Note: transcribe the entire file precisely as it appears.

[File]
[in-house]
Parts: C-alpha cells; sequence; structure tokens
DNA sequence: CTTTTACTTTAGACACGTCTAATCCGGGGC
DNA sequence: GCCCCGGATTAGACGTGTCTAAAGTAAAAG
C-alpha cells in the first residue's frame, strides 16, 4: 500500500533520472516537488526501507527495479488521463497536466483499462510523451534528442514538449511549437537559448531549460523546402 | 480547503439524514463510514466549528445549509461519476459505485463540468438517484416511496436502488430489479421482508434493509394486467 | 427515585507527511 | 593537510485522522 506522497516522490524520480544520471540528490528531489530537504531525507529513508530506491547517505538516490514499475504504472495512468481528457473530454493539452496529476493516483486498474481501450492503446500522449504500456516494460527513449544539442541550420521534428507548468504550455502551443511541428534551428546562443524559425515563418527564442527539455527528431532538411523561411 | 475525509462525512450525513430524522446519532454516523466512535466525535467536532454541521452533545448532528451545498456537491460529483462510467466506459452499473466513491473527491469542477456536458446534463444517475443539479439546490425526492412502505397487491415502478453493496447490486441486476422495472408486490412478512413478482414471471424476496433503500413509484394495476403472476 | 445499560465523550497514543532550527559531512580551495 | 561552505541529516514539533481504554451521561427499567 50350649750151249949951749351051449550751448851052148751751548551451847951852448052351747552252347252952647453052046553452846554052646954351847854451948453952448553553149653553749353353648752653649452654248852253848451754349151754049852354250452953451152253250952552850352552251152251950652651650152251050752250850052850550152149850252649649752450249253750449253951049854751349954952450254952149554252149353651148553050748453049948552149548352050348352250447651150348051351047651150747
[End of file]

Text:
[in-house]
Parts: C-alpha cells; sequence; structure tokens
DNA sequence: CTTTTACTTTAGACACGTCTAATCCGGGGC
DNA sequence: GCCCCGGATTAGACGTGTCTAAAGTAAAAG
C-alpha cells in the first residue's frame, strides 16, 4: 500500500533520472516537488526501507527495479488521463497536466483499462510523451534528442514538449511549437537559448531549460523546402 | 480547503439524514463510514466549528445549509461519476459505485463540468438517484416511496436502488430489479421482508434493509394486467 | 427515585507527511 | 593537510485522522 506522497516522490524520480544520471540528490528531489530537504531525507529513508530506491547517505538516490514499475504504472495512468481528457473530454493539452496529476493516483486498474481501450492503446500522449504500456516494460527513449544539442541550420521534428507548468504550455502551443511541428534551428546562443524559425515563418527564442527539455527528431532538411523561411 | 475525509462525512450525513430524522446519532454516523466512535466525535467536532454541521452533545448532528451545498456537491460529483462510467466506459452499473466513491473527491469542477456536458446534463444517475443539479439546490425526492412502505397487491415502478453493496447490486441486476422495472408486490412478512413478482414471471424476496433503500413509484394495476403472476 | 445499560465523550497514543532550527559531512580551495 | 561552505541529516514539533481504554451521561427499567 50350649750151249949951749351051449550751448851052148751751548551451847951852448052351747552252347252952647453052046553452846554052646954351847854451948453952448553553149653553749353353648752653649452654248852253848451754349151754049852354250452953451152253250952552850352552251152251950652651650152251050752250850052850550152149850252649649752450249253750449253951049854751349954952450254952149554252149353651148553050748453049948552149548352050348352250447651150348051351047651150747